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Chief Wahoo is history.
The Cleveland Indians will remove the logo that many Native Americans find racist from its baseball caps and jerseys starting in the 2019 season, Major League Baseball announced Monday.
In a statement, MLB commissioner Rob Manfred said he told team owner Paul Dolan that it was time to mothball the cartoonish caricature that has appeared on Indians’ uniforms since 1948.
“Over the past year, we encouraged dialogue with the Indians organization about the club's use of the Chief Wahoo logo,” Manfred said. “During our constructive conversations, Paul Dolan made clear that there are fans who have a longstanding attachment to the logo and its place in the history of the team.
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"Nonetheless, the club ultimately agreed with my position that the logo is no longer appropriate for on-field use in Major League Baseball, and I appreciate Mr. Dolan's acknowledgement that removing it from the on-field uniform by the start of the 2019 season is the right course."
Dolan echoed Manfred in a statement posted on TribeVibe.
“We have consistently maintained that we are cognizant and sensitive to both sides of the discussion,” said Dolan. “While we recognize many of our fans have a longstanding attachment to Chief Wahoo, I’m ultimately in agreement with Commissioner Manfred’s desire to remove the logo from our uniforms in 2019.”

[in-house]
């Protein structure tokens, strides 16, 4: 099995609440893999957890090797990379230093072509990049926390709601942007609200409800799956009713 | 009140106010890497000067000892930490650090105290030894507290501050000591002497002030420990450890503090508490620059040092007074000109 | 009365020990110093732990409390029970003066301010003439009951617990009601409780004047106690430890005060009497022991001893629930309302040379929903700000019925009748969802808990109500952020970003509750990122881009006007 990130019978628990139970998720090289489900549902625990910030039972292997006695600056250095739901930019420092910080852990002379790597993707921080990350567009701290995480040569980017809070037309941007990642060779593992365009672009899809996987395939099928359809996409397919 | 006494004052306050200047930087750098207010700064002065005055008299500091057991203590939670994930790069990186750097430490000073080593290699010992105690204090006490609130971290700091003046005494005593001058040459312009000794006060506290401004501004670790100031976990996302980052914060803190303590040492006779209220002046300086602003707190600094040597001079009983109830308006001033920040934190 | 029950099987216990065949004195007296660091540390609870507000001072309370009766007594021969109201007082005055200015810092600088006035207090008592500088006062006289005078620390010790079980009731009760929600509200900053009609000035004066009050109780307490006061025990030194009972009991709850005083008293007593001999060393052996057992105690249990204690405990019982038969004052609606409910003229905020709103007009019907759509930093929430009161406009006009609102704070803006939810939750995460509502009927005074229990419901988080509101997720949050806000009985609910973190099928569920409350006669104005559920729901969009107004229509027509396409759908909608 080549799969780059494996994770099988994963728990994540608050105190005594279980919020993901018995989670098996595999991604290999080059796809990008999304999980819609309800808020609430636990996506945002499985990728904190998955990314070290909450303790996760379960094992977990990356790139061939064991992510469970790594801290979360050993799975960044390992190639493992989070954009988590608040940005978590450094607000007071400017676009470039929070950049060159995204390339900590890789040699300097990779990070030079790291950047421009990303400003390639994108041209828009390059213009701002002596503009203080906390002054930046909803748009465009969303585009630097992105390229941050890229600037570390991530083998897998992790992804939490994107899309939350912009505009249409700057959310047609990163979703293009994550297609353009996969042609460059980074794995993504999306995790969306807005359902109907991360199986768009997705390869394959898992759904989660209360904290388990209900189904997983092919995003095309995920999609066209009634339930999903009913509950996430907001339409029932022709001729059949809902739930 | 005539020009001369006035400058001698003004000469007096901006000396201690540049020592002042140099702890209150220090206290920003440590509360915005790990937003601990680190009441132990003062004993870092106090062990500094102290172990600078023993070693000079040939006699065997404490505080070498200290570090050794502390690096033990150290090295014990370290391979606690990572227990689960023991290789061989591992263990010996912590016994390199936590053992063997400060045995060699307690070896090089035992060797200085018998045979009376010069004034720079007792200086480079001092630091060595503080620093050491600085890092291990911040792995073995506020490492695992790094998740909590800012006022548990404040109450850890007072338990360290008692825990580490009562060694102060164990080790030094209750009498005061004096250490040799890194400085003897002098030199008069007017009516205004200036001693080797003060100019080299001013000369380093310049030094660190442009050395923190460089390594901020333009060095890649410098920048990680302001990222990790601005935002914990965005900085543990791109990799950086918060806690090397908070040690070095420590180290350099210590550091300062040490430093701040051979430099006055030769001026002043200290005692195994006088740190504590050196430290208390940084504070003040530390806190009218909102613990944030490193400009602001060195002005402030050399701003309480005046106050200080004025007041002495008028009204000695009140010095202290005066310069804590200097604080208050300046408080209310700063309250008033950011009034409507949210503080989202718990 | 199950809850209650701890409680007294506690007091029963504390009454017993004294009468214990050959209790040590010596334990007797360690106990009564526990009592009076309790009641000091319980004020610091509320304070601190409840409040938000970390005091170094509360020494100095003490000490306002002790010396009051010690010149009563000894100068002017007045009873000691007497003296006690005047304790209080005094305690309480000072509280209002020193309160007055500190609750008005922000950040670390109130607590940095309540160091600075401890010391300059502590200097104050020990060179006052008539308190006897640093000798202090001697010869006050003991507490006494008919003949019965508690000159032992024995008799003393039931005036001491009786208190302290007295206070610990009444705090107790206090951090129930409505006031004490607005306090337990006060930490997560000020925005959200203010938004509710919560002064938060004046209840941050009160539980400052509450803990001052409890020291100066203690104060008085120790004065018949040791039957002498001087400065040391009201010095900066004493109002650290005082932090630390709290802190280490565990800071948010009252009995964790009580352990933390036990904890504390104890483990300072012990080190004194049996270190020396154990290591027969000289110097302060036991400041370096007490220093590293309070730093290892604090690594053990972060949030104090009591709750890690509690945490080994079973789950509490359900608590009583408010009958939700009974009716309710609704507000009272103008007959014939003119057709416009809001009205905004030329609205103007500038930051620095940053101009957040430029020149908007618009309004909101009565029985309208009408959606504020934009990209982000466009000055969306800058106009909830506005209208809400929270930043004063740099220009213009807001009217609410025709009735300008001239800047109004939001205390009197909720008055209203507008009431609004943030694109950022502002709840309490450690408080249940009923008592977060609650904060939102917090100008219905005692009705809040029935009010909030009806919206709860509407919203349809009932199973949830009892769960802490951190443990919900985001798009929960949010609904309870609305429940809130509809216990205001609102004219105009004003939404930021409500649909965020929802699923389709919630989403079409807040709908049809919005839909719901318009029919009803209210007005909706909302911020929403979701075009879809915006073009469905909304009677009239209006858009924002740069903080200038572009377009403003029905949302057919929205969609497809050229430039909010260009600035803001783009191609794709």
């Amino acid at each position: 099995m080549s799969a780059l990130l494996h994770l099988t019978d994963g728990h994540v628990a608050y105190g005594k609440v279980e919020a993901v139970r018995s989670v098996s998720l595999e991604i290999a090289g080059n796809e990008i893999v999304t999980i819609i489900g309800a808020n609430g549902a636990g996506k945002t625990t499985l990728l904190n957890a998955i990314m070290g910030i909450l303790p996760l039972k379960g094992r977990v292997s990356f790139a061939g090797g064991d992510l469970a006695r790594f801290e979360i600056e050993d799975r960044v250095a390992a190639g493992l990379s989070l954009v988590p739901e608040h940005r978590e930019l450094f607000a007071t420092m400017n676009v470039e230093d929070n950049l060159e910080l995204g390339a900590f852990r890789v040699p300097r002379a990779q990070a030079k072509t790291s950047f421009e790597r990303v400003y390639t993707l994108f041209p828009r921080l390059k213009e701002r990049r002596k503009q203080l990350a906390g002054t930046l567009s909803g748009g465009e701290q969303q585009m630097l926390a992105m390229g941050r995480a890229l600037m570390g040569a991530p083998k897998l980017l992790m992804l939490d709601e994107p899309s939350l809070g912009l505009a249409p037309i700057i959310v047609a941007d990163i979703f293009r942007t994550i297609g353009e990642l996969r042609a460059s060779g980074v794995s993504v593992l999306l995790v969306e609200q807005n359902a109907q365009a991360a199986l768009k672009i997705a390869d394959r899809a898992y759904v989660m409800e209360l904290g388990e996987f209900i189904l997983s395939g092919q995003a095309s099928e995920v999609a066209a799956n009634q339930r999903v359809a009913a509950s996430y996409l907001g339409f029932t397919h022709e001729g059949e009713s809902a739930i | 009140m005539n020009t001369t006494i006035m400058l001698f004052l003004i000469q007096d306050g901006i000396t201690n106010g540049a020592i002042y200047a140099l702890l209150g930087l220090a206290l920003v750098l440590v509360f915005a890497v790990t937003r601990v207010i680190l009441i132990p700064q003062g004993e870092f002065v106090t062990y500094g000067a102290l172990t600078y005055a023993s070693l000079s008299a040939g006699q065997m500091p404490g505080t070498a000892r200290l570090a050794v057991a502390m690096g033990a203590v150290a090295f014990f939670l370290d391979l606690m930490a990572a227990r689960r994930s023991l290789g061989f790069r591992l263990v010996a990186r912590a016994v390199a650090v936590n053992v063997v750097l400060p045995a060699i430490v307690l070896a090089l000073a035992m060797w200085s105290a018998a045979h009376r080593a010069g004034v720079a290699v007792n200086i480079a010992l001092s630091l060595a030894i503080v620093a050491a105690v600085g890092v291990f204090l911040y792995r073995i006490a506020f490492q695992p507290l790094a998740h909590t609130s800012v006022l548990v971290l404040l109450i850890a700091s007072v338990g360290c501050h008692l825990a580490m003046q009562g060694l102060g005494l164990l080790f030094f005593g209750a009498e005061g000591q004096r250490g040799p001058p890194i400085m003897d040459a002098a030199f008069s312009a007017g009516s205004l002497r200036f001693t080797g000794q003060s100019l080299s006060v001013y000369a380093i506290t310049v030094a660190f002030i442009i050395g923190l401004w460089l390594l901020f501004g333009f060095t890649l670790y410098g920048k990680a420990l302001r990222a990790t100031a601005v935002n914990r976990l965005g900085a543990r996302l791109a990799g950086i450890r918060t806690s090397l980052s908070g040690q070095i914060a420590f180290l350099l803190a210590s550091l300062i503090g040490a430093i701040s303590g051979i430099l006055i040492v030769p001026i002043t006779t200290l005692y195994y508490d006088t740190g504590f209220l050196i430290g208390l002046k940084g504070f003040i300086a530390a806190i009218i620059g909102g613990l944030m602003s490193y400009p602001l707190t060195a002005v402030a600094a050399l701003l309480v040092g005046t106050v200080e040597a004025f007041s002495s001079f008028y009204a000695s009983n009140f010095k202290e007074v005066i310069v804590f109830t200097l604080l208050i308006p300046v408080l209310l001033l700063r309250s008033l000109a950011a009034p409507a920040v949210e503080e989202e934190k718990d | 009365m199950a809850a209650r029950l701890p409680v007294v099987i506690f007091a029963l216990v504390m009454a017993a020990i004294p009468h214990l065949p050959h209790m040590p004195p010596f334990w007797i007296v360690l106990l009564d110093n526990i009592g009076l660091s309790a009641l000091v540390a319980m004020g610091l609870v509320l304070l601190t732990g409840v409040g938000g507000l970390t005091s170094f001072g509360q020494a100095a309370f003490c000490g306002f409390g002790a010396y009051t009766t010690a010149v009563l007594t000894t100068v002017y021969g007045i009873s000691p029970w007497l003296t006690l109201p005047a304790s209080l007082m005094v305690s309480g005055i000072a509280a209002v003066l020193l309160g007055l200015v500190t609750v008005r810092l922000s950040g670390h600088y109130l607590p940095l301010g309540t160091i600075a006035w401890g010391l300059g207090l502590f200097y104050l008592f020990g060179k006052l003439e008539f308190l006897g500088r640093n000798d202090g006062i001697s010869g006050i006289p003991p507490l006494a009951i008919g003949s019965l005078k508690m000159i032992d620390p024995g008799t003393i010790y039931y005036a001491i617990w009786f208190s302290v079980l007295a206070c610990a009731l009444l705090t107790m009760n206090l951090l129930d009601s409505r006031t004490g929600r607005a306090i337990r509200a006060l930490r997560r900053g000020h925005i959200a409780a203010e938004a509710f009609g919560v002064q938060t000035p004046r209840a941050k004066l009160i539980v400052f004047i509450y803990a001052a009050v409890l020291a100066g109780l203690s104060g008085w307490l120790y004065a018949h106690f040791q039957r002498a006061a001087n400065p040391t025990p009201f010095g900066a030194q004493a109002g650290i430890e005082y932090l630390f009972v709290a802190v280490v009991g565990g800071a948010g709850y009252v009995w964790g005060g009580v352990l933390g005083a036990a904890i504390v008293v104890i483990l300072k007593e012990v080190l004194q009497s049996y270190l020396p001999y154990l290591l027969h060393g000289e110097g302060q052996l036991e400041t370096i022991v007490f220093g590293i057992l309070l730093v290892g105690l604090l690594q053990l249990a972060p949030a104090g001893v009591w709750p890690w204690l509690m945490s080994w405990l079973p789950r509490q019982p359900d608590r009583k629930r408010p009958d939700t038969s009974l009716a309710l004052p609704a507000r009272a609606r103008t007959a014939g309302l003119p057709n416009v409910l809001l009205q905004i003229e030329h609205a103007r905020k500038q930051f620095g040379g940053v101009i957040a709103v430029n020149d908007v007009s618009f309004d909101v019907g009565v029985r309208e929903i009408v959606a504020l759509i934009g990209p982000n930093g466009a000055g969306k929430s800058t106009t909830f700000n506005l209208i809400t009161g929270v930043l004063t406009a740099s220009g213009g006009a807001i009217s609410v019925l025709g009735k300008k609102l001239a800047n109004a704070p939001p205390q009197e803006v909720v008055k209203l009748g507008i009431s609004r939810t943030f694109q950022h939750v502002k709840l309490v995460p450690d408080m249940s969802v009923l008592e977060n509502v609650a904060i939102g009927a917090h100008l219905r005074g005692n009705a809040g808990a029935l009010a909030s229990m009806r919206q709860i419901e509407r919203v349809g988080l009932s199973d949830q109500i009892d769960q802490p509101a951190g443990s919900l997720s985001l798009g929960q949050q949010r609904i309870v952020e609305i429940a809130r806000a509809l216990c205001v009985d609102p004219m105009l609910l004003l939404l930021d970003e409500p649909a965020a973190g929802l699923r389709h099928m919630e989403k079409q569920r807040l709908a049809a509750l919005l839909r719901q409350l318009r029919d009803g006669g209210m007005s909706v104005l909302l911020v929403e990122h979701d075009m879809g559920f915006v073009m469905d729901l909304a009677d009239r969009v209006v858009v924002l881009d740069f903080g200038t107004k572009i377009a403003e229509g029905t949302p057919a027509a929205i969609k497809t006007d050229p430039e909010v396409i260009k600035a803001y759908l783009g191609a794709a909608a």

There are no plans to change the name of the team, according to the MLB web site. And in place of the chief, Indians ballplayers will wear block "C" insignia on their caps and uniforms.
But the team will continue to sell Chief Wahoo merchandise, the web site reported. And fans will not be prohibited from wearing clothing with the grinning Indian to games.
The move comes after years of home opener protests outside Progressive Field in downtown Cleveland by angry Native Americans and their supporters. Those protests were often met by jeers from those Indians fans who cherish the Chief Wahoo logo.
“The decision by the Cleveland Indians to retire Chief Wahoo from team uniforms is wonderful news for the city," Cleveland Mayor Frank G. Jackson said in a statement. "I applaud the team’s decision to show the city, nation and world that Cleveland is an inclusive place that values all diversity.”
Heather Miller, executive director of the American Indian Center in Chicago, said the removal of logo "was a long time coming."
"This is amazing news," said Miller, who is a member of the Wyandotte tribe. "I am beyond excited at seeing this happen... I hope other teams follow suit."
The chief was on his way out even before Monday’s announcement. The Indians introduced the "C'' insignia on some of their baseball caps and removed signs with the Wahoo image from the ball field in recent years.
In recent years, many schools and universities have ceased using Native American nicknames. The Washington Redskins, however, have continued to resist demands that the team change its name. And last year the Supreme Court, in a ruling, cleared the way for the Redskins to keep hanging onto their logo.